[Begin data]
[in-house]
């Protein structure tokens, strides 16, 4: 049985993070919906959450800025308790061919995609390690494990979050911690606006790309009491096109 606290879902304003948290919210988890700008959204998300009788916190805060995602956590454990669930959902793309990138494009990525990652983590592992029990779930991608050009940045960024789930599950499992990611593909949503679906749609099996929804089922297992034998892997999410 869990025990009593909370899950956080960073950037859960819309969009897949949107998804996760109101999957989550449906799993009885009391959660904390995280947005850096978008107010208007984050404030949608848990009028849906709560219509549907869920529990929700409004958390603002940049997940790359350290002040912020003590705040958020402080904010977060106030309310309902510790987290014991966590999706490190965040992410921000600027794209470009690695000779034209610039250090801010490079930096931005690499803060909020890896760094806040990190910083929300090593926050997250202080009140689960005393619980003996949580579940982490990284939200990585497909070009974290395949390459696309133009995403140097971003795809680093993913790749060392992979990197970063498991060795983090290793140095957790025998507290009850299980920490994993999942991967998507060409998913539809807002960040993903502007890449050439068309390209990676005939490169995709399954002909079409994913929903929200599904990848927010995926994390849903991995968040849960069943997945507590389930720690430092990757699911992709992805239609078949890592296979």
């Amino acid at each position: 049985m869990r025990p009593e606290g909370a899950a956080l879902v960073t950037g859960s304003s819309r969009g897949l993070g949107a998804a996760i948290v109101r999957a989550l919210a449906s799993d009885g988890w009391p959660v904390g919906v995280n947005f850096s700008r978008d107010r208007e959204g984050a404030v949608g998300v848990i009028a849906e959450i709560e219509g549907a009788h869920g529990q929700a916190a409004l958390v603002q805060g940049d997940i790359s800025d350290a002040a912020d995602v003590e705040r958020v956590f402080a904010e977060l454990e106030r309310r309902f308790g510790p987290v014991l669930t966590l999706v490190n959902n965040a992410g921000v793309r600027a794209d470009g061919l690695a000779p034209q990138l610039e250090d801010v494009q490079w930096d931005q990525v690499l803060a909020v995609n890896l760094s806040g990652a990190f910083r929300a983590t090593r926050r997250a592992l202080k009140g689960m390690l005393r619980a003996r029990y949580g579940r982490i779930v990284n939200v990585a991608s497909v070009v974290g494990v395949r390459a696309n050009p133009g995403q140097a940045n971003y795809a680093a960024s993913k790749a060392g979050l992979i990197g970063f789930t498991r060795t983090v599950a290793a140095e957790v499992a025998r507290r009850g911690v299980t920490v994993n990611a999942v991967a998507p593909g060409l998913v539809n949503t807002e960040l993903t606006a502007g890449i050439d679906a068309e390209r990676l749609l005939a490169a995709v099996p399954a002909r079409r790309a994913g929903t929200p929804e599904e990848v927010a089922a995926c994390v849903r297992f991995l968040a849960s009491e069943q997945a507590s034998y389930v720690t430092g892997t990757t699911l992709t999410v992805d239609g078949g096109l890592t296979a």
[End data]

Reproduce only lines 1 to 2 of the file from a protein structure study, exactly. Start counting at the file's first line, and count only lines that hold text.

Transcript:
[in-house]
């Protein structure tokens, strides 16, 4: 049985993070919906959450800025308790061919995609390690494990979050911690606006790309009491096109 606290879902304003948290919210988890700008959204998300009788916190805060995602956590454990669930959902793309990138494009990525990652983590592992029990779930991608050009940045960024789930599950499992990611593909949503679906749609099996929804089922297992034998892997999410 869990025990009593909370899950956080960073950037859960819309969009897949949107998804996760109101999957989550449906799993009885009391959660904390995280947005850096978008107010208007984050404030949608848990009028849906709560219509549907869920529990929700409004958390603002940049997940790359350290002040912020003590705040958020402080904010977060106030309310309902510790987290014991966590999706490190965040992410921000600027794209470009690695000779034209610039250090801010490079930096931005690499803060909020890896760094806040990190910083929300090593926050997250202080009140689960005393619980003996949580579940982490990284939200990585497909070009974290395949390459696309133009995403140097971003795809680093993913790749060392992979990197970063498991060795983090290793140095957790025998507290009850299980920490994993999942991967998507060409998913539809807002960040993903502007890449050439068309390209990676005939490169995709399954002909079409994913929903929200599904990848927010995926994390849903991995968040849960069943997945507590389930720690430092990757699911992709992805239609078949890592296979």